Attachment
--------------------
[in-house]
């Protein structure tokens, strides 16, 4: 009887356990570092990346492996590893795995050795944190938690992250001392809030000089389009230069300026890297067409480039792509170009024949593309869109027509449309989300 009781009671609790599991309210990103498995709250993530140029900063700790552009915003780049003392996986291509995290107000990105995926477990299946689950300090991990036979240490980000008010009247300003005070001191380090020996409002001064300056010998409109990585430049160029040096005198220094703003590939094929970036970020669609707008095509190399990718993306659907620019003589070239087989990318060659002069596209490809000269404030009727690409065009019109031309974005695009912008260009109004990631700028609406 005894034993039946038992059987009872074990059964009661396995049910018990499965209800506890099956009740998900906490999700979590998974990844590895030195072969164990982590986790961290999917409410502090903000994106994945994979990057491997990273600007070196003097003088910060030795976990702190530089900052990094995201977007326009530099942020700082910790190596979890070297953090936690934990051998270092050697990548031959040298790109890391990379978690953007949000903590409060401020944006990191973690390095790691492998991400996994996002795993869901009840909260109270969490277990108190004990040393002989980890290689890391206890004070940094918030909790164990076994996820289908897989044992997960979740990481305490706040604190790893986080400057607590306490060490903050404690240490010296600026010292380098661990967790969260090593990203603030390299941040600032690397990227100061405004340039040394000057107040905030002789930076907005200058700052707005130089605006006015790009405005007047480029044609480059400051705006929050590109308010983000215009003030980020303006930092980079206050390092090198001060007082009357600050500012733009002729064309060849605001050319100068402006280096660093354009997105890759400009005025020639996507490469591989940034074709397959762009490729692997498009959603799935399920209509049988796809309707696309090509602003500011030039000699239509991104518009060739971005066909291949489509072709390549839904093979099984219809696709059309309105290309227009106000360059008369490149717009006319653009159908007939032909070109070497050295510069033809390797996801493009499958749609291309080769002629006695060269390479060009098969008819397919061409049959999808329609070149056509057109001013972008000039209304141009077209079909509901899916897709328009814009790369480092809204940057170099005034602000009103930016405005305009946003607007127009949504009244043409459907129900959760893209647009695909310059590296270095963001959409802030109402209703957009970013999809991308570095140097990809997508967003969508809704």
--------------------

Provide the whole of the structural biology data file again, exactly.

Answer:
[in-house]
């Protein structure tokens, strides 16, 4: 009887356990570092990346492996590893795995050795944190938690992250001392809030000089389009230069300026890297067409480039792509170009024949593309869109027509449309989300 009781009671609790599991309210990103498995709250993530140029900063700790552009915003780049003392996986291509995290107000990105995926477990299946689950300090991990036979240490980000008010009247300003005070001191380090020996409002001064300056010998409109990585430049160029040096005198220094703003590939094929970036970020669609707008095509190399990718993306659907620019003589070239087989990318060659002069596209490809000269404030009727690409065009019109031309974005695009912008260009109004990631700028609406 005894034993039946038992059987009872074990059964009661396995049910018990499965209800506890099956009740998900906490999700979590998974990844590895030195072969164990982590986790961290999917409410502090903000994106994945994979990057491997990273600007070196003097003088910060030795976990702190530089900052990094995201977007326009530099942020700082910790190596979890070297953090936690934990051998270092050697990548031959040298790109890391990379978690953007949000903590409060401020944006990191973690390095790691492998991400996994996002795993869901009840909260109270969490277990108190004990040393002989980890290689890391206890004070940094918030909790164990076994996820289908897989044992997960979740990481305490706040604190790893986080400057607590306490060490903050404690240490010296600026010292380098661990967790969260090593990203603030390299941040600032690397990227100061405004340039040394000057107040905030002789930076907005200058700052707005130089605006006015790009405005007047480029044609480059400051705006929050590109308010983000215009003030980020303006930092980079206050390092090198001060007082009357600050500012733009002729064309060849605001050319100068402006280096660093354009997105890759400009005025020639996507490469591989940034074709397959762009490729692997498009959603799935399920209509049988796809309707696309090509602003500011030039000699239509991104518009060739971005066909291949489509072709390549839904093979099984219809696709059309309105290309227009106000360059008369490149717009006319653009159908007939032909070109070497050295510069033809390797996801493009499958749609291309080769002629006695060269390479060009098969008819397919061409049959999808329609070149056509057109001013972008000039209304141009077209079909509901899916897709328009814009790369480092809204940057170099005034602000009103930016405005305009946003607007127009949504009244043409459907129900959760893209647009695909310059590296270095963001959409802030109402209703957009970013999809991308570095140097990809997508967003969508809704």